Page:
In the simple uncomplicated chronic 'suppurative disease, after cleansing and drying, insufflation, with or without packing, of antiseptic powders, preferably boric acid, acetanilid, or a combination of the two, may, suffice as treatment ; although the instillation of a saturated solution of boric acid in alcohol or of alcohol alone diluted with water to a point at which it can be easily borne in the ear, will serve to shrink the smaller granulomata, which, springing from ulcerated surfaces, both tend to increase the volume of purulent discharge and sometimes, by their unfavorable position to block its exit. Further and localized applications to the granulations or polypi may be made by use of a saturated solution of nitrate of silver on a cotton tipped probe, or of such astringents as muriated tincture of iron, ferric alum, or, in the case of firmer polypi, of escharotics; while weak sulphuric acid, the contiguous surfaces being guarded by moistening them with a weak alkaline solution may sometimes be employed as an application to carious bone and as a substitute for the use of the curette.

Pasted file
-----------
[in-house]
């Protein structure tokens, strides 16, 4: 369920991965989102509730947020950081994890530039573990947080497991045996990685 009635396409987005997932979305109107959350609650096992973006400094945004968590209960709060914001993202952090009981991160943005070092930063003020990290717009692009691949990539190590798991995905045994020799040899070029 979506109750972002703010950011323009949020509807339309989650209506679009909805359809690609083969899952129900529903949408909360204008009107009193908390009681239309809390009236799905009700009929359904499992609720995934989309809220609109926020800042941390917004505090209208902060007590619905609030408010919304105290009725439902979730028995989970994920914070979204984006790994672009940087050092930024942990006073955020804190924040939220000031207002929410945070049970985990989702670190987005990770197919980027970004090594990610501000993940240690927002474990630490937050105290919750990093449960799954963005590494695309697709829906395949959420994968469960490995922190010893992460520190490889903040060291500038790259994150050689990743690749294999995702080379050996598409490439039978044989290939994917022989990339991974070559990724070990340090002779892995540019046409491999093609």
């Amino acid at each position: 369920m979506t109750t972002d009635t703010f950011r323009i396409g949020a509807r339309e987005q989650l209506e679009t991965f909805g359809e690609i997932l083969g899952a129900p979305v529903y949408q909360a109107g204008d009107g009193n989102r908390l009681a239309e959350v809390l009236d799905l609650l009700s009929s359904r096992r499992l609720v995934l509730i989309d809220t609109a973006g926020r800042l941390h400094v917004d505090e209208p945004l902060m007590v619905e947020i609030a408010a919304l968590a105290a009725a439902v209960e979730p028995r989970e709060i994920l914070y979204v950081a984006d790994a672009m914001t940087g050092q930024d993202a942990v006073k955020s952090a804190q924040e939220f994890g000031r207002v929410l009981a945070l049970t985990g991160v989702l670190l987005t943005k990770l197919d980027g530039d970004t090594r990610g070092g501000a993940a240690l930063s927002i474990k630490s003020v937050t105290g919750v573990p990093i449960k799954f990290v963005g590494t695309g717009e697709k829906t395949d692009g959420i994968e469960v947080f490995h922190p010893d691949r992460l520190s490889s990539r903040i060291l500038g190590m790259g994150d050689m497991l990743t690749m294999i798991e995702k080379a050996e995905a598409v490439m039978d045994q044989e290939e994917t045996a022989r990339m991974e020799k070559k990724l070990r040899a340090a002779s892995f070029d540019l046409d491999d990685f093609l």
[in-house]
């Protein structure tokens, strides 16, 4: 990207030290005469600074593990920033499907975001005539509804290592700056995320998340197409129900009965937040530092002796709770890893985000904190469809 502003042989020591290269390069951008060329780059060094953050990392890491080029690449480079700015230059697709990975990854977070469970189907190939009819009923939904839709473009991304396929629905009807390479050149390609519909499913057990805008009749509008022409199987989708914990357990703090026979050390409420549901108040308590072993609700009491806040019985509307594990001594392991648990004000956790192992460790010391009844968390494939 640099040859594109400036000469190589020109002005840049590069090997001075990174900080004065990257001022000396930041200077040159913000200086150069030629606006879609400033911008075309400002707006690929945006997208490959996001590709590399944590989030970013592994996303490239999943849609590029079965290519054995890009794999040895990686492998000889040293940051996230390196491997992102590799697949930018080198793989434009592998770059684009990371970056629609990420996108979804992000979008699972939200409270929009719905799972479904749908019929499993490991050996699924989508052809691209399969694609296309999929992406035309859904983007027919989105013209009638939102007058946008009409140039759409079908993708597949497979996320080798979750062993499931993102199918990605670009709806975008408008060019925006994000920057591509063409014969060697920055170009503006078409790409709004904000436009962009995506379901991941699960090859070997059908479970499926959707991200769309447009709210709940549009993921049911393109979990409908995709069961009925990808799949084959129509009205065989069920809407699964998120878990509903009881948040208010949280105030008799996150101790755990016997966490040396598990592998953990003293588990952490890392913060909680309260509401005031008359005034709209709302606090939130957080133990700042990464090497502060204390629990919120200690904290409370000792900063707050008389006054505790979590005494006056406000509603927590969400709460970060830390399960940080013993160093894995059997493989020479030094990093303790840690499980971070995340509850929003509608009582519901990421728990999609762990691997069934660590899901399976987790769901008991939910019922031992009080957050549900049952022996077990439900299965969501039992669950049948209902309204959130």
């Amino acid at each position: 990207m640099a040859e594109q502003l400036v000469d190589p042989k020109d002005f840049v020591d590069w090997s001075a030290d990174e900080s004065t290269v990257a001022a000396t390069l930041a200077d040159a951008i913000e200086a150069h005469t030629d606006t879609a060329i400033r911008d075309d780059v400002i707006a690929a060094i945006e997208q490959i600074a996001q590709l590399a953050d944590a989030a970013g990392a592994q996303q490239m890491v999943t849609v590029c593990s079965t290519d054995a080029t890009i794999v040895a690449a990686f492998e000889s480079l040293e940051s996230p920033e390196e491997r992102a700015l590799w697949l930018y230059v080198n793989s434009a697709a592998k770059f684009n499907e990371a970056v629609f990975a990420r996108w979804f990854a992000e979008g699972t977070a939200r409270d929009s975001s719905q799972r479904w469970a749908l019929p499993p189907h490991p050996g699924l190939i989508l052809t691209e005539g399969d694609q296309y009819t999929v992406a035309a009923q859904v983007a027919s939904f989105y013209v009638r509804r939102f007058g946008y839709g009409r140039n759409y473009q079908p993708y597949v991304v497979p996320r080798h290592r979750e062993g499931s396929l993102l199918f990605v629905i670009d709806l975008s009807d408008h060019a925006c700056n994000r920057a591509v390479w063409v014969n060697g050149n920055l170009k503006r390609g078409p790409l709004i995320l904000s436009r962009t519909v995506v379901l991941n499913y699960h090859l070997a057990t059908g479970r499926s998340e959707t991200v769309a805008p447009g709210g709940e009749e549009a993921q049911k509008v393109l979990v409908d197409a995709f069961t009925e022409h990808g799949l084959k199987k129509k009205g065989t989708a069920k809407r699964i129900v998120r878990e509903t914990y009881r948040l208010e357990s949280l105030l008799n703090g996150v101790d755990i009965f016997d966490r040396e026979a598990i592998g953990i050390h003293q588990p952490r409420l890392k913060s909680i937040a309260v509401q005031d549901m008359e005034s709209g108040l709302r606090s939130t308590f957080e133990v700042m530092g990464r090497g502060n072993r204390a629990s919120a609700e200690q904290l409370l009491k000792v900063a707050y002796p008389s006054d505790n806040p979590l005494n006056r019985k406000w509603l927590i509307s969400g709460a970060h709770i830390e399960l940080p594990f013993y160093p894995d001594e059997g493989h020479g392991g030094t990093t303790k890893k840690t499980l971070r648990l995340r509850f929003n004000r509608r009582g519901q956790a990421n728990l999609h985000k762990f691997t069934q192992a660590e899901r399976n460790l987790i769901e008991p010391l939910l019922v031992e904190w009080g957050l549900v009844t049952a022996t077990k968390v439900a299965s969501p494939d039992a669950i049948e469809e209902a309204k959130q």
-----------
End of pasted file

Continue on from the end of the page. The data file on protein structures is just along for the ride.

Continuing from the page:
In cases of chronic non suppurative disease of the middle ear local medication, except such as is limited to applications through the Eustaebian tube, is of comparatively little service, unless we may include under this bead the mechanical operations which affect the circulation in the tympanic membrane and the middle ear, such as the use of the Politzer method of an air tight seal at the outer end of the external auditory canal, absorption of the enclosed air by the dermoid lining of the canal producing a partial vacuum. This not only results in a preponderating atmospheric pressure on the inner surface of the drumhead, but also in an increase of the capillary circulation of the lining, not only of the external canal, but also in a lesser degree of that of the middle ear' The various processes of massage, having for their purpose an increase in the mobility of the drumhead and other portions of the sound transmitting apparatus, tend also by increasing the circulation in these parts to stimulate the absorbent glands, and so favor a decrease of the thickening already existing in the mucous and submucous tissues of the middle ear.